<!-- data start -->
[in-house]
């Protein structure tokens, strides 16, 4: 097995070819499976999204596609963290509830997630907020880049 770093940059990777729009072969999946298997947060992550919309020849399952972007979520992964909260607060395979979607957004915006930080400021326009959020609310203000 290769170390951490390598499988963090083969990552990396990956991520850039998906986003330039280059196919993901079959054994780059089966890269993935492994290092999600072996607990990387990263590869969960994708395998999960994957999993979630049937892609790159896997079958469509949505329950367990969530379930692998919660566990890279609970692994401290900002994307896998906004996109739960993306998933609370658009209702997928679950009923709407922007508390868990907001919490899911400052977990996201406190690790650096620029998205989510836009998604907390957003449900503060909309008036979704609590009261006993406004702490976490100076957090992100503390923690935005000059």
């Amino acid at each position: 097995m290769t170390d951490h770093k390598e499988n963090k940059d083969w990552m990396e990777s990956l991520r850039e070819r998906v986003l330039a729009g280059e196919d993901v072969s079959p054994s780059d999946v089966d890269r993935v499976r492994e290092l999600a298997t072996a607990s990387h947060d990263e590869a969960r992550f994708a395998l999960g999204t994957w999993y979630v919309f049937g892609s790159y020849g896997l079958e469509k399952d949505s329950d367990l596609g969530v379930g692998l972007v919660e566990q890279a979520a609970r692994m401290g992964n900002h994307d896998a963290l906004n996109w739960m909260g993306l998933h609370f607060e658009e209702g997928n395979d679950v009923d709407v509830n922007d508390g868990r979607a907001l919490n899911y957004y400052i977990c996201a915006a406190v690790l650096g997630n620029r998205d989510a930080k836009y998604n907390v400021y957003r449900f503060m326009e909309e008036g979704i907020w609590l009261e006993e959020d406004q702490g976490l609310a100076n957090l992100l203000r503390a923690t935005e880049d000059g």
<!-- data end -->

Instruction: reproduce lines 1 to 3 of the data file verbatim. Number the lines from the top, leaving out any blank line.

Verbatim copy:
[in-house]
């Protein structure tokens, strides 16, 4: 097995070819499976999204596609963290509830997630907020880049 770093940059990777729009072969999946298997947060992550919309020849399952972007979520992964909260607060395979979607957004915006930080400021326009959020609310203000 290769170390951490390598499988963090083969990552990396990956991520850039998906986003330039280059196919993901079959054994780059089966890269993935492994290092999600072996607990990387990263590869969960994708395998999960994957999993979630049937892609790159896997079958469509949505329950367990969530379930692998919660566990890279609970692994401290900002994307896998906004996109739960993306998933609370658009209702997928679950009923709407922007508390868990907001919490899911400052977990996201406190690790650096620029998205989510836009998604907390957003449900503060909309008036979704609590009261006993406004702490976490100076957090992100503390923690935005000059």
């Amino acid at each position: 097995m290769t170390d951490h770093k390598e499988n963090k940059d083969w990552m990396e990777s990956l991520r850039e070819r998906v986003l330039a729009g280059e196919d993901v072969s079959p054994s780059d999946v089966d890269r993935v499976r492994e290092l999600a298997t072996a607990s990387h947060d990263e590869a969960r992550f994708a395998l999960g999204t994957w999993y979630v919309f049937g892609s790159y020849g896997l079958e469509k399952d949505s329950d367990l596609g969530v379930g692998l972007v919660e566990q890279a979520a609970r692994m401290g992964n900002h994307d896998a963290l906004n996109w739960m909260g993306l998933h609370f607060e658009e209702g997928n395979d679950v009923d709407v509830n922007d508390g868990r979607a907001l919490n899911y957004y400052i977990c996201a915006a406190v690790l650096g997630n620029r998205d989510a930080k836009y998604n907390v400021y957003r449900f503060m326009e909309e008036g979704i907020w609590l009261e006993e959020d406004q702490g976490l609310a100076n957090l992100l203000r503390a923690t935005e880049d000059g």